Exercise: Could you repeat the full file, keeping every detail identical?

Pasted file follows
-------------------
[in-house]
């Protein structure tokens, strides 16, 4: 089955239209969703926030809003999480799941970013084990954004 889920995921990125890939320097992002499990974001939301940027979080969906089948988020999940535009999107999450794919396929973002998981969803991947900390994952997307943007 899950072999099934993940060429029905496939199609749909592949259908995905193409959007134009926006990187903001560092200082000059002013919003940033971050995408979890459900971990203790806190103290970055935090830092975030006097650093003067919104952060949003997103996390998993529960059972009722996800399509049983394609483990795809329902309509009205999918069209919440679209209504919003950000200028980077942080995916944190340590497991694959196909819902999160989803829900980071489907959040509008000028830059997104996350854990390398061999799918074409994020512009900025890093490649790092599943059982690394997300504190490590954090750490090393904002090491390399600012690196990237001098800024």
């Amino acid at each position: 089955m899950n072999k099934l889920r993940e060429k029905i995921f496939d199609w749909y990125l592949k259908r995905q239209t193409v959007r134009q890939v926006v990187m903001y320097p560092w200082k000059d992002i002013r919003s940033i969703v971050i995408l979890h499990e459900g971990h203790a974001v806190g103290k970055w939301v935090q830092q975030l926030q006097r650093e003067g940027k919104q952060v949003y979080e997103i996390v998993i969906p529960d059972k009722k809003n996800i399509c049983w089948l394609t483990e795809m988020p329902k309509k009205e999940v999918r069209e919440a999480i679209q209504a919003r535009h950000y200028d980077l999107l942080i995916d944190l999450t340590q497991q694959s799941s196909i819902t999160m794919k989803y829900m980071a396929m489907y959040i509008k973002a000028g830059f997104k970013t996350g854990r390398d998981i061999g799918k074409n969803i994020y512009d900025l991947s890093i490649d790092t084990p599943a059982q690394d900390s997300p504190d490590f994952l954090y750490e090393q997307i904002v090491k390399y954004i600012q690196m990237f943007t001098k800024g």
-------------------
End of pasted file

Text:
[in-house]
């Protein structure tokens, strides 16, 4: 089955239209969703926030809003999480799941970013084990954004 889920995921990125890939320097992002499990974001939301940027979080969906089948988020999940535009999107999450794919396929973002998981969803991947900390994952997307943007 899950072999099934993940060429029905496939199609749909592949259908995905193409959007134009926006990187903001560092200082000059002013919003940033971050995408979890459900971990203790806190103290970055935090830092975030006097650093003067919104952060949003997103996390998993529960059972009722996800399509049983394609483990795809329902309509009205999918069209919440679209209504919003950000200028980077942080995916944190340590497991694959196909819902999160989803829900980071489907959040509008000028830059997104996350854990390398061999799918074409994020512009900025890093490649790092599943059982690394997300504190490590954090750490090393904002090491390399600012690196990237001098800024």
């Amino acid at each position: 089955m899950n072999k099934l889920r993940e060429k029905i995921f496939d199609w749909y990125l592949k259908r995905q239209t193409v959007r134009q890939v926006v990187m903001y320097p560092w200082k000059d992002i002013r919003s940033i969703v971050i995408l979890h499990e459900g971990h203790a974001v806190g103290k970055w939301v935090q830092q975030l926030q006097r650093e003067g940027k919104q952060v949003y979080e997103i996390v998993i969906p529960d059972k009722k809003n996800i399509c049983w089948l394609t483990e795809m988020p329902k309509k009205e999940v999918r069209e919440a999480i679209q209504a919003r535009h950000y200028d980077l999107l942080i995916d944190l999450t340590q497991q694959s799941s196909i819902t999160m794919k989803y829900m980071a396929m489907y959040i509008k973002a000028g830059f997104k970013t996350g854990r390398d998981i061999g799918k074409n969803i994020y512009d900025l991947s890093i490649d790092t084990p599943a059982q690394d900390s997300p504190d490590f994952l954090y750490e090393q997307i904002v090491k390399y954004i600012q690196m990237f943007t001098k800024g």